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Musings of Two Older Women for Mar. 19, 2009

Solar porch

“So let the sun shine in,

face it with a grin,

Open up your heart,

and let the sunshine in.”

    Those lyrics remain with me as I remember singing them loudly as a six-year old on our back porch in upstate New York.  When we moved to Colorado in 1966, I found that sunshine I longed for.  Jim’s co-workers came back from pre-visits to Colorado telling us grand stories about BBQ cooking outside on Christmas day.  I discovered eventually that doesn’t count for every Christmas day, but there is abundant sunshine in Colorado overall.

    Last year I decided to add a solar porch to the south side of my small home.  After looking at several books, I found that an old second hand copy of “Solarizing Your Present Home” edited by Joe Carter was most helpful for my economic base.  Maybe we could use four sliding glass doors, “glue” them together, and that would be it!  The city inspector and a local builder assured me it would not be quite that easy and put together some plans.  A local bank supplied me with funds and a permanent reason for frugality in my life (meeting mortgage obligations).  IRS reimbursement could help.

    The porch is done and worth the investment and changing lifestyle.  I stay home and enjoy the sun.  As I walk through my narrow home, it is as the proverbial quote “the light at the end of the tunnel.”  On winter days, as soon as the sun appears I remove the insulated panels (enhanced with fabric on one side and aluminum gift wrap on the other) from the windows.  Within a few minutes the porch is warm and ready for coffee and toast.  Vitamin D rays burn down most afternoons warming tired old bones and the re-used red patio bricks as porch flooring.  The fan installed over the door will not accommodate sending in all of the heat.  An additional floor fan moves heat from the overhead fan inward.  With a tiny boost from the furnace first thing in the morning, the house is warm throughout the day on normal winter days.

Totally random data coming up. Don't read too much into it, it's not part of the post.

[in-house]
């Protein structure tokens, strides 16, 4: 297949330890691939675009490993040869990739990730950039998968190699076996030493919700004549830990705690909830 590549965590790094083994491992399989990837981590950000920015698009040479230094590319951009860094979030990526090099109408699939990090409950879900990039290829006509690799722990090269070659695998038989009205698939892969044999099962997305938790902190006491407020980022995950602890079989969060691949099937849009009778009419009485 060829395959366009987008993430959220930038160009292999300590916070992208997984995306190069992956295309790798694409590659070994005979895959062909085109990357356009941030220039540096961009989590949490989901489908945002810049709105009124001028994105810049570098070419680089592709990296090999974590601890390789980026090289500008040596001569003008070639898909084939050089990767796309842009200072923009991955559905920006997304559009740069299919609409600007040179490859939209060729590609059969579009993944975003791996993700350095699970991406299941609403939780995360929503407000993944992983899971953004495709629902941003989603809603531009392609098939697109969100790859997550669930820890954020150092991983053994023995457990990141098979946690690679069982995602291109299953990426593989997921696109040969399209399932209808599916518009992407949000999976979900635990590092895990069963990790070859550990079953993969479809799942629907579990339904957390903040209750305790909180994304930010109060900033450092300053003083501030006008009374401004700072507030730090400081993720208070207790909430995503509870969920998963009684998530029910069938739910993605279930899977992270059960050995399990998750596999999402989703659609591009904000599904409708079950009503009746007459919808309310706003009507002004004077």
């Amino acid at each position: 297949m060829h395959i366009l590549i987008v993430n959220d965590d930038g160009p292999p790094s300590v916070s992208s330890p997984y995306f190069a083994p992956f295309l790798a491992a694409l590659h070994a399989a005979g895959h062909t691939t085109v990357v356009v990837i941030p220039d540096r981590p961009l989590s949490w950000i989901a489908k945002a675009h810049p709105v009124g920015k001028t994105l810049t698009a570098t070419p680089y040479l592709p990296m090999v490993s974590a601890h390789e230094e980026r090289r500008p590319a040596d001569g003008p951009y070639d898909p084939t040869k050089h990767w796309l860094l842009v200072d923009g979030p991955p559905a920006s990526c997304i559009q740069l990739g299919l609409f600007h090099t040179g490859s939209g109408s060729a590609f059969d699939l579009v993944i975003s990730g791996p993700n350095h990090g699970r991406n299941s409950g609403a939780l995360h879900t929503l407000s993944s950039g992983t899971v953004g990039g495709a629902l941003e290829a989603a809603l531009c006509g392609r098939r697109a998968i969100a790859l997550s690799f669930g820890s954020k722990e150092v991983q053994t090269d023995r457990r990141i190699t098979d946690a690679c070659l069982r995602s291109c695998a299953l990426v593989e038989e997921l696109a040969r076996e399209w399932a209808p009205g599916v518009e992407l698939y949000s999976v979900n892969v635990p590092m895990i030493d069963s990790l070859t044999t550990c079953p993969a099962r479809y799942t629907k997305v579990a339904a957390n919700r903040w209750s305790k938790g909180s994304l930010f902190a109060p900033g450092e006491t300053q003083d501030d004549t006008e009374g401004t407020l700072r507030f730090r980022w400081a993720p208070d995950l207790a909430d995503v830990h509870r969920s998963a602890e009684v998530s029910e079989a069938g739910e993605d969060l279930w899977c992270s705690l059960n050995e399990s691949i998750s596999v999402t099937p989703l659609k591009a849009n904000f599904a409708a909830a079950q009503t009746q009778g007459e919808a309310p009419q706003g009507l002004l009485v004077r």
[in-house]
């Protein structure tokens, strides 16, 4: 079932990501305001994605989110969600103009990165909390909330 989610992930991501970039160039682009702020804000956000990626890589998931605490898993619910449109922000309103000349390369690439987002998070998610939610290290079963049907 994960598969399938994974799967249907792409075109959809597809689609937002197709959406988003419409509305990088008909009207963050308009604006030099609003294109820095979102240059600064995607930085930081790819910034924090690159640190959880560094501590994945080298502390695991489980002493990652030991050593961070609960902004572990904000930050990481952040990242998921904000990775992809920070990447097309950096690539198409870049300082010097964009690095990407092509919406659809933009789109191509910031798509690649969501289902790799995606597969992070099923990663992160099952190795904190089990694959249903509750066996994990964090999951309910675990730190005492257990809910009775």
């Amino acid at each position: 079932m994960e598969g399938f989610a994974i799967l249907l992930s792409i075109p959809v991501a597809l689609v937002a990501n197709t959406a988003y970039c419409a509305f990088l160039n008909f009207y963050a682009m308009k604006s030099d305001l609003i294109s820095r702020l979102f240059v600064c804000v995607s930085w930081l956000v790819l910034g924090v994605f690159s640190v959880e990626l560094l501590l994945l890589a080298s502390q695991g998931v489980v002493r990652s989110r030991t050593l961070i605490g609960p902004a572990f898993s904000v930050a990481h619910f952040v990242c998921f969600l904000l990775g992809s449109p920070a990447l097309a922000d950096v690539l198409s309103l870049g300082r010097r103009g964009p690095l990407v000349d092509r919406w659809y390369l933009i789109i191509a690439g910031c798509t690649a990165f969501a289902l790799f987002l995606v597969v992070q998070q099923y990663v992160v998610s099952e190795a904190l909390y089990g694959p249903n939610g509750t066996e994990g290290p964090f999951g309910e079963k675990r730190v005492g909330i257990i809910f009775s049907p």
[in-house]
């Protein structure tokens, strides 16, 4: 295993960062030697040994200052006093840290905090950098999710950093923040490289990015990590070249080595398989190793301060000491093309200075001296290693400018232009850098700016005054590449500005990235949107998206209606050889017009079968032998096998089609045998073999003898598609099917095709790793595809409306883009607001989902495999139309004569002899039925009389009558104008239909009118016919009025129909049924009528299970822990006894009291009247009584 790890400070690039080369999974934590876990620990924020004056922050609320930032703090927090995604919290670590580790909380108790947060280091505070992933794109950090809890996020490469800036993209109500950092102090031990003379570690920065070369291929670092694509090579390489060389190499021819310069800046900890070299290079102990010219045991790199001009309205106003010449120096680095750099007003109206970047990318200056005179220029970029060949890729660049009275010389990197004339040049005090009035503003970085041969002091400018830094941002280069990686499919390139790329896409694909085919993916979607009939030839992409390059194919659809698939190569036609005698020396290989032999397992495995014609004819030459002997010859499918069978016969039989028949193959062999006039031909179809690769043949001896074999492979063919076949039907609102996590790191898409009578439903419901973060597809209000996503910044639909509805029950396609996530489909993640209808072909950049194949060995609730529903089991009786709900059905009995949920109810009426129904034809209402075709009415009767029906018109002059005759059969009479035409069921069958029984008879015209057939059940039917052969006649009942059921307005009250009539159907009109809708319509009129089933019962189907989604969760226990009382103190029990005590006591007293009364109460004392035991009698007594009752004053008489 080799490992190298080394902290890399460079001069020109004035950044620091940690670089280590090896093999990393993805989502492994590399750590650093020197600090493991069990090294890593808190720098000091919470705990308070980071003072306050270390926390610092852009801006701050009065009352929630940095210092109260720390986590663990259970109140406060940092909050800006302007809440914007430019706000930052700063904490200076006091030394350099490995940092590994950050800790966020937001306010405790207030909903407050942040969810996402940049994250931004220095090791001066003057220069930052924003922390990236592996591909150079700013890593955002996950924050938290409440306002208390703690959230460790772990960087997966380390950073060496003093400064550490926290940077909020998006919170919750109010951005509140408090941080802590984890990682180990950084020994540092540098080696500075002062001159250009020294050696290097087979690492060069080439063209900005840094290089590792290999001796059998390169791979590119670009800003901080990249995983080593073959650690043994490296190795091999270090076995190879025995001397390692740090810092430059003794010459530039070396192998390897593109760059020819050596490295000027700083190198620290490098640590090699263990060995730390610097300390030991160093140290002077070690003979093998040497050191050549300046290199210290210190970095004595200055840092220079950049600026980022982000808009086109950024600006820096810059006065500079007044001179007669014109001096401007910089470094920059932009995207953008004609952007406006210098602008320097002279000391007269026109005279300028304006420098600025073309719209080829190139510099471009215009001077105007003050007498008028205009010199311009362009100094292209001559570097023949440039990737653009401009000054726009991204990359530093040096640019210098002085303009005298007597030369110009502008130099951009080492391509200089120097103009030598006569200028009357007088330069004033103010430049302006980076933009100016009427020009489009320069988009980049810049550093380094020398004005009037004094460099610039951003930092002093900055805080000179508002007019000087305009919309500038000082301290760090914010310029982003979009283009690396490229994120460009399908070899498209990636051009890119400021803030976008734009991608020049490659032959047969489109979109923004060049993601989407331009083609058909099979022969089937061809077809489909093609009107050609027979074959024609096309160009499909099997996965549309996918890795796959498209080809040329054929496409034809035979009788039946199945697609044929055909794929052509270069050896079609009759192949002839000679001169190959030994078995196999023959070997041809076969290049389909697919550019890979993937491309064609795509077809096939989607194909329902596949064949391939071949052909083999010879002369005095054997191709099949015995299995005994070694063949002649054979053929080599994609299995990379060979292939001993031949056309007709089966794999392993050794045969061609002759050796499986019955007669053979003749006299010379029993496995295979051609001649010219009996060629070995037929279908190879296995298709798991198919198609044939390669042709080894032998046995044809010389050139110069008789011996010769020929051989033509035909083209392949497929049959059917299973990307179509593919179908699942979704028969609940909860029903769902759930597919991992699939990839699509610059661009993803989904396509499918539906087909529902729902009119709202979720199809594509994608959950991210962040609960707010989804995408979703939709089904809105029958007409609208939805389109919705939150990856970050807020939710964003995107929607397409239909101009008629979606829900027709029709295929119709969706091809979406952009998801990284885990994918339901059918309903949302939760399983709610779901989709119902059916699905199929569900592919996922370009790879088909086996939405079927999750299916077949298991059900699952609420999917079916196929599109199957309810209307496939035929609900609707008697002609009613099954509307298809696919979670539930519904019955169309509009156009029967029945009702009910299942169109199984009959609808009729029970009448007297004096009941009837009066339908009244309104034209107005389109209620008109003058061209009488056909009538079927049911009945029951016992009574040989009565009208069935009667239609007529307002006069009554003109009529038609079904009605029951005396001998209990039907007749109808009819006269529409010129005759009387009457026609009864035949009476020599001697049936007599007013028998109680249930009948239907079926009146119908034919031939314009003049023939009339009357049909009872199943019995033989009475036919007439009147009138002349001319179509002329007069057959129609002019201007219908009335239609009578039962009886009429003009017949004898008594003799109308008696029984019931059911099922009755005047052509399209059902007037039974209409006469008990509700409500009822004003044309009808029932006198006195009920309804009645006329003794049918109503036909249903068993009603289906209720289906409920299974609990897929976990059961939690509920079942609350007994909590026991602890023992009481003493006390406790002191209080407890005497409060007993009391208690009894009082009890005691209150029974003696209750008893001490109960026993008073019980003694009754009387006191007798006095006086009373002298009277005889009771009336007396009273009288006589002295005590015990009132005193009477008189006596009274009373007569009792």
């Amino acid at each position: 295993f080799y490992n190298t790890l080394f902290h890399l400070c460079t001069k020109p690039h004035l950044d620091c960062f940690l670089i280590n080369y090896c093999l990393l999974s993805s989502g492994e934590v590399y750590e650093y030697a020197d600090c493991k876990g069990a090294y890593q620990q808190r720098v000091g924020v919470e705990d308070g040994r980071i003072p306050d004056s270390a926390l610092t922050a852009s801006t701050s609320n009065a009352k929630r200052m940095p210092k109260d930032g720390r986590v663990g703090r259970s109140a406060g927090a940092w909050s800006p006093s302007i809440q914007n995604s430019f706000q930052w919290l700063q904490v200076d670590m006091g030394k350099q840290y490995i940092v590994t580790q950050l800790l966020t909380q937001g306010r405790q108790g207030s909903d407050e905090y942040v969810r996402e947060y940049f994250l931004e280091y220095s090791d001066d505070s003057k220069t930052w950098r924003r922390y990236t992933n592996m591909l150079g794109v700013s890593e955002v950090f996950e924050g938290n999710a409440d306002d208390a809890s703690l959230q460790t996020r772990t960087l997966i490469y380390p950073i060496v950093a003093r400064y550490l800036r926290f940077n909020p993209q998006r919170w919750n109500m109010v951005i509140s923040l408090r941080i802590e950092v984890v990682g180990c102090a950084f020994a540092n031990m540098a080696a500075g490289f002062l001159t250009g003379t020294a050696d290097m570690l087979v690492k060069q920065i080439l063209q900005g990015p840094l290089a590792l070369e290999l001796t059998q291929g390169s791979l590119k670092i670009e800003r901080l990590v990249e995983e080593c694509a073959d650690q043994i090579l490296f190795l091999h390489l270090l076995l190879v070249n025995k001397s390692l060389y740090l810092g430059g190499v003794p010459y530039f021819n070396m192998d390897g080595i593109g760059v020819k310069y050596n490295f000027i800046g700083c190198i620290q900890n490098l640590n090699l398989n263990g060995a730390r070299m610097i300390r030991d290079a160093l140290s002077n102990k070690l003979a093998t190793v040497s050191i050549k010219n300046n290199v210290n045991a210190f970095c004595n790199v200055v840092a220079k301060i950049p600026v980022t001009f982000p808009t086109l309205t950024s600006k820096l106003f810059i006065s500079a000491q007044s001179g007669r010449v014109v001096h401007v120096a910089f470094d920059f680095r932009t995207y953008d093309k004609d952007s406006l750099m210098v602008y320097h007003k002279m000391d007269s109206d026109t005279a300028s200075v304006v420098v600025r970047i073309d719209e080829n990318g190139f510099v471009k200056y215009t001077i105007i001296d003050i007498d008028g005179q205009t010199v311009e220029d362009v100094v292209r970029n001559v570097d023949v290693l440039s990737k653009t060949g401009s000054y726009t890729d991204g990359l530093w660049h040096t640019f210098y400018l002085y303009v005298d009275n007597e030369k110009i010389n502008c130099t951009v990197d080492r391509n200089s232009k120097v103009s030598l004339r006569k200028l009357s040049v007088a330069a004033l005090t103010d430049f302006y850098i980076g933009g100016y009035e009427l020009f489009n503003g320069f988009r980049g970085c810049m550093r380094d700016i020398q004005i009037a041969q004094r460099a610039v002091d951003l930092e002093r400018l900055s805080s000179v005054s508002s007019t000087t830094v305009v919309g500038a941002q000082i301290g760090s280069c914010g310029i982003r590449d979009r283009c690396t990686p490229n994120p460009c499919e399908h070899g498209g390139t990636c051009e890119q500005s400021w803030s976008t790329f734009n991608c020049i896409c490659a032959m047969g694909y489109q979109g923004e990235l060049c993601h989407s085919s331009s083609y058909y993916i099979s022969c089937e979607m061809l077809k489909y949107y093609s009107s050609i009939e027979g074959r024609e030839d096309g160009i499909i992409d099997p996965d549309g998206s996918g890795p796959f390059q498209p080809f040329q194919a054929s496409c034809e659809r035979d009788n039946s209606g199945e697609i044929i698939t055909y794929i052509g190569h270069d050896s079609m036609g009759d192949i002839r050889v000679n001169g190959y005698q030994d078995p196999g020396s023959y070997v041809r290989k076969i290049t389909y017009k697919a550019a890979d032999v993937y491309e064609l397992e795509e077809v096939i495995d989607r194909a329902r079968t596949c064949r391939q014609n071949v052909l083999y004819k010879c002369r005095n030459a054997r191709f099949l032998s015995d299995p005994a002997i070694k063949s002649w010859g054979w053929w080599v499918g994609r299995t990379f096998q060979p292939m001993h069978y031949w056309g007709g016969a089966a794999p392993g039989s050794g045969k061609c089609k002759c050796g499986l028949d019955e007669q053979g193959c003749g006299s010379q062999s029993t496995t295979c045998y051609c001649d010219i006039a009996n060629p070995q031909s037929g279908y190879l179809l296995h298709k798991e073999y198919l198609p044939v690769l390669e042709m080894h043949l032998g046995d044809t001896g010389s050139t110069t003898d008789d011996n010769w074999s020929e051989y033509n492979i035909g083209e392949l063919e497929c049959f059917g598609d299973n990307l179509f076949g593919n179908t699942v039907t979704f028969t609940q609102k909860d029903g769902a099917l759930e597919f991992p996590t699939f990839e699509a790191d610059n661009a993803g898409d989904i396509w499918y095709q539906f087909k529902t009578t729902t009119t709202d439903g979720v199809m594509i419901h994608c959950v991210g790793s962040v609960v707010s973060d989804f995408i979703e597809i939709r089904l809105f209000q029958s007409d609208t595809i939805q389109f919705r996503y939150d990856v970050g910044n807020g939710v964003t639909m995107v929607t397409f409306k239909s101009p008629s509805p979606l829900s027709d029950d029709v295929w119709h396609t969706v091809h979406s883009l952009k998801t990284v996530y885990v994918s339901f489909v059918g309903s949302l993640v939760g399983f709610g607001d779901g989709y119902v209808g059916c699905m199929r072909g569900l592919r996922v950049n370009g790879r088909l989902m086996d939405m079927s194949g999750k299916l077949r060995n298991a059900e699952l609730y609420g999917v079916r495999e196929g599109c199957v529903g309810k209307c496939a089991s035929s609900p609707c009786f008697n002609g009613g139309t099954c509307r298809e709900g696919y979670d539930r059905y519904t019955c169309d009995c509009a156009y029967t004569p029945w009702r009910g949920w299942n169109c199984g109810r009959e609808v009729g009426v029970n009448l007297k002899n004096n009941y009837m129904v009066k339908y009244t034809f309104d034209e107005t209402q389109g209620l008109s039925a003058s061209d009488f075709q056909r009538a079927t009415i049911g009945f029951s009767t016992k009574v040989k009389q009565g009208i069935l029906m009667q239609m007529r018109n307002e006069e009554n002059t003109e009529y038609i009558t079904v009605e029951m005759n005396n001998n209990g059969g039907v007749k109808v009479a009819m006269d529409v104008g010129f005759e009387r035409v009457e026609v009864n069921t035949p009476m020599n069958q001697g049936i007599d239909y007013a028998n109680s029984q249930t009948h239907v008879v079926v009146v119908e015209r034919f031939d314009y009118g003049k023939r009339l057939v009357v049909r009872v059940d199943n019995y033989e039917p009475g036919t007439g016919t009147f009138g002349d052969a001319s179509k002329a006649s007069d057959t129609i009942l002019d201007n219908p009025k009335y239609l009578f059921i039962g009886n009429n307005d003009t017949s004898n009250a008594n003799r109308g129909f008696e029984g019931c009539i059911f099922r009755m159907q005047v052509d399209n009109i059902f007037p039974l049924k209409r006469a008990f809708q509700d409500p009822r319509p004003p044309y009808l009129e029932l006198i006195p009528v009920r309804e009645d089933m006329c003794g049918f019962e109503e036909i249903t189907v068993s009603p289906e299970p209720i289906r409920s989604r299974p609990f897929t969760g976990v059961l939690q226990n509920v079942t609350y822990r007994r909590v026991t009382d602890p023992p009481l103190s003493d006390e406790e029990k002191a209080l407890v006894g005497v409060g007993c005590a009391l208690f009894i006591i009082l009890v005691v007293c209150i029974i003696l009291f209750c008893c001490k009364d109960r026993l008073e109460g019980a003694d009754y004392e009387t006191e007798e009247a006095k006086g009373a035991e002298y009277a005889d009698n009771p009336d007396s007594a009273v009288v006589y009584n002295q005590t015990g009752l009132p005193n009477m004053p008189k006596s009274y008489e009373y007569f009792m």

In summer the porch with shading panels serves as a buffer from the heat and with a small swamp cooler added makes a helpful air-cooling system for the home.  I’m planning an awning on the south side for more “free” green cooling – an awning that comes down quickly when the wind comes up, one way or the other.  A friend recently gave me five colorful discarded bedspreads. It’s Roman shades for next year to give even more insulation and a new look.

    There’s no Seasonal Affective Disorder or scurvy in this house!  It’s opened up and letting the sunshine in.